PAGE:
really wanted. After wasting more than I could have
ever saved, I bought a Bisemeyer and have never looked
back.

The install is easy and if the holes in the table do
not line up, the cast iron is extremely easy to drill.

Deb


Marty wrote:

I have a Rigid TS2424 contractor table saw and am

planning to replace
the rip fence. Overall happy with the saw, it has

cast iron top and has
stood the test of time. Not a bad fence on the saw

just finicky so
want to put something on the machine that will hold

its "trueness"
better then the stock fence.

I have looked at the Biesemeyer, Shop Fox, Vega and

others and
now asking those in this group what their take is on

the fences
out there. What models did you buy that you liked or

didn't like?

My only parameter that matters is (as always) price.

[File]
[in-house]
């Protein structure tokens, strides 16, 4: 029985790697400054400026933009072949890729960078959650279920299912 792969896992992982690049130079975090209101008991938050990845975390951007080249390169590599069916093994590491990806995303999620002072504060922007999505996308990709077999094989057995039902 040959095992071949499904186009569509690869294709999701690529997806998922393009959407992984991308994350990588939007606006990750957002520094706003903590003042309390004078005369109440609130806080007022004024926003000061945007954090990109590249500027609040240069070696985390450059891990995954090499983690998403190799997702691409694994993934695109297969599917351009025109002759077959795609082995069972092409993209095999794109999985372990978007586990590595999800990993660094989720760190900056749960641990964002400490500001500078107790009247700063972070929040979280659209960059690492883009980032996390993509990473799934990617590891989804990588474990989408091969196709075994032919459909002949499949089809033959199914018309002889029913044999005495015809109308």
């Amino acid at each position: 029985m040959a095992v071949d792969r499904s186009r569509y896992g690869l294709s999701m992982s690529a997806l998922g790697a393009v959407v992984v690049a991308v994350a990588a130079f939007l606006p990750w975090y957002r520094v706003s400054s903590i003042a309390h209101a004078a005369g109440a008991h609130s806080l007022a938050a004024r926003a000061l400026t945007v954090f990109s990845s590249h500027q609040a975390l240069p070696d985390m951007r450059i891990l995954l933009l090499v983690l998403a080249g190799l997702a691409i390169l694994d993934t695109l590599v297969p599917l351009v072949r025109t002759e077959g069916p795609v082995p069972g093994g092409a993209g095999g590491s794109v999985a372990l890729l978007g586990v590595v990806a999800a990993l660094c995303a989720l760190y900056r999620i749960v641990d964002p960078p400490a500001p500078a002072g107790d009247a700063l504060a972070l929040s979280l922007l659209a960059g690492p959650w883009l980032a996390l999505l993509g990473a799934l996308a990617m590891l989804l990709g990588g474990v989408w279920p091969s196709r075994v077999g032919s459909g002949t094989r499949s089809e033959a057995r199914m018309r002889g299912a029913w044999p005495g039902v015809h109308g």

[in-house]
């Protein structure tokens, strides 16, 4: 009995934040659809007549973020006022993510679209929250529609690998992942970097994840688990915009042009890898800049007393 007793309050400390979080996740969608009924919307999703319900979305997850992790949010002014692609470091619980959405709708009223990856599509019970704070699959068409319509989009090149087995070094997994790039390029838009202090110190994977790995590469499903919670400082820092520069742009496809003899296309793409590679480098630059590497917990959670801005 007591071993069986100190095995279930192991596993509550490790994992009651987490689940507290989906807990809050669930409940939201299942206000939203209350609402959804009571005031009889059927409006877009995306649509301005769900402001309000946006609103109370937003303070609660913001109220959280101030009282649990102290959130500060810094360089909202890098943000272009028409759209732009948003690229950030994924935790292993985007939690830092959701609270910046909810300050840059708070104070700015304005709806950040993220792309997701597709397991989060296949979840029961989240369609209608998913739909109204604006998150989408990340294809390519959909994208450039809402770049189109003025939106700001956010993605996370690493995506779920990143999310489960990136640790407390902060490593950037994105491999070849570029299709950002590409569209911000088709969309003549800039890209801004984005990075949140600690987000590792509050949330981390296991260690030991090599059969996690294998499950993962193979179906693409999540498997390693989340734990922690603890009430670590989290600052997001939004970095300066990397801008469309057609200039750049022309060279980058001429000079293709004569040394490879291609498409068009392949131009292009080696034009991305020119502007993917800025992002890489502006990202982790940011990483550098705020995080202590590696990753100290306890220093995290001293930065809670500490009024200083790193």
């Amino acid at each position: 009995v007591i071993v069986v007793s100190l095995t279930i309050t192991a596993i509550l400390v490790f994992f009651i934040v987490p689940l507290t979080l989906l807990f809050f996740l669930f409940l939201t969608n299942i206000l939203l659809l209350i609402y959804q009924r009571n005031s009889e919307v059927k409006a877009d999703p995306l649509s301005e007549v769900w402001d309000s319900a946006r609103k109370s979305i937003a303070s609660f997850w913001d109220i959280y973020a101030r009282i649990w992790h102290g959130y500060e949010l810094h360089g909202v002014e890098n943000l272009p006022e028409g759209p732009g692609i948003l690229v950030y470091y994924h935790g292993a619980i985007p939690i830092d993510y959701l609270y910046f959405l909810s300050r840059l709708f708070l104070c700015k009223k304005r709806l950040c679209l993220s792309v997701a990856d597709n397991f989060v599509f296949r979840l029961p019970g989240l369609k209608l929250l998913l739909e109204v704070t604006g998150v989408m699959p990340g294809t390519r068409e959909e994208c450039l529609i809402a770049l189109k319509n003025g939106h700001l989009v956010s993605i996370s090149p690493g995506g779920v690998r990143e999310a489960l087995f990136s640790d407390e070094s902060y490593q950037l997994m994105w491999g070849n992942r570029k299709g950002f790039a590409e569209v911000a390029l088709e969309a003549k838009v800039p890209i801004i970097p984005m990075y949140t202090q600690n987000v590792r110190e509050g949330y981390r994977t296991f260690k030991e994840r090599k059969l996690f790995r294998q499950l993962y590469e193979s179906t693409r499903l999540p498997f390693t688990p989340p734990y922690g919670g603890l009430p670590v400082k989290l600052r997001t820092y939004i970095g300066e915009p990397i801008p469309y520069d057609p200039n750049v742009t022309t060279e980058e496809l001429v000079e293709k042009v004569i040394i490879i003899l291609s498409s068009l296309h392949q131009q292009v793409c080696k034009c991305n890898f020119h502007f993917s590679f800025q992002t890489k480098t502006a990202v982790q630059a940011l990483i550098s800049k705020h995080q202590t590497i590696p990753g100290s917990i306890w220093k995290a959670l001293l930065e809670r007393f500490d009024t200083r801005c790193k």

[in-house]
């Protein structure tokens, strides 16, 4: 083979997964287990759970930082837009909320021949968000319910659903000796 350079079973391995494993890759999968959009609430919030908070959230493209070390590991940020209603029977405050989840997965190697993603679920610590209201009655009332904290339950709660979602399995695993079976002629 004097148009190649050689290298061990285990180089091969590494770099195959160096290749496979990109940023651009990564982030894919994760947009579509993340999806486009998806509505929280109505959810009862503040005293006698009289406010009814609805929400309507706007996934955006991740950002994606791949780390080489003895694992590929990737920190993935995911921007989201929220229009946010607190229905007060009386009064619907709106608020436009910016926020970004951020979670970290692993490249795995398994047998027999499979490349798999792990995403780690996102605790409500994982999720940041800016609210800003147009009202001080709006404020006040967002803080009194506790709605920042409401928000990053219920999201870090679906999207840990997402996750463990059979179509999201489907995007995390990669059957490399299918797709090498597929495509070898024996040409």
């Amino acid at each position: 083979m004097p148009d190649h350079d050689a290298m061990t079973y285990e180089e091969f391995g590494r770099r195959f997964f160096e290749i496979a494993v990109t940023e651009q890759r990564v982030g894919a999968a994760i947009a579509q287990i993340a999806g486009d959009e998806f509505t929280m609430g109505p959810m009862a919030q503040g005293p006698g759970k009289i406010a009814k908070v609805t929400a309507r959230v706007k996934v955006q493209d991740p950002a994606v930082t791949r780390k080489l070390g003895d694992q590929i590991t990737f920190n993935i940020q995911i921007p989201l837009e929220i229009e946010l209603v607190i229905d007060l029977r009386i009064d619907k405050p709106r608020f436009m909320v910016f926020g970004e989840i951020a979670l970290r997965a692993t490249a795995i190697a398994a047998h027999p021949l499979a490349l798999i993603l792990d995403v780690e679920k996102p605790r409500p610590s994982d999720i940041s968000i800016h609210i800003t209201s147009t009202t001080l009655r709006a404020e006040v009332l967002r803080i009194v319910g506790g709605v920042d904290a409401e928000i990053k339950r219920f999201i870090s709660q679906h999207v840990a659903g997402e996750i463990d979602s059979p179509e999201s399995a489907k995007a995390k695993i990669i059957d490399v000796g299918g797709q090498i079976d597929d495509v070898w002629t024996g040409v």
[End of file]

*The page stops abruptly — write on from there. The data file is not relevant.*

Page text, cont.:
I would
like to cap the price at around $300.

The Rigid saw uses bolts that fit into T slotted

guides in the front and
rear of the saw so in my search I have been guided by

how difficult it
would be to install this fence. It seems that most of

the after market
fences can be installed using this method but am open

to having
to do some metal work to fit the new fence.

TIA
Marty


  #6  
Old April 29th 11, 05:25 PM posted to rec.woodworking
external usenet poster
 
Posts: 1,215
Default After Market table saw fence

On 4/28/2011 6:00 PM, Marty wrote:
I have a Rigid TS2424 contractor table saw and am planning to replace
the rip fence. Overall happy with the saw, it has cast iron top and has
stood the test of time. Not a bad fence on the saw just finicky so
want to put something on the machine that will hold its "trueness"
better then the stock fence.

I have looked at the Biesemeyer, Shop Fox, Vega and others and
now asking those in this group what their take is on the fences
out there. What models did you buy that you liked or didn't like?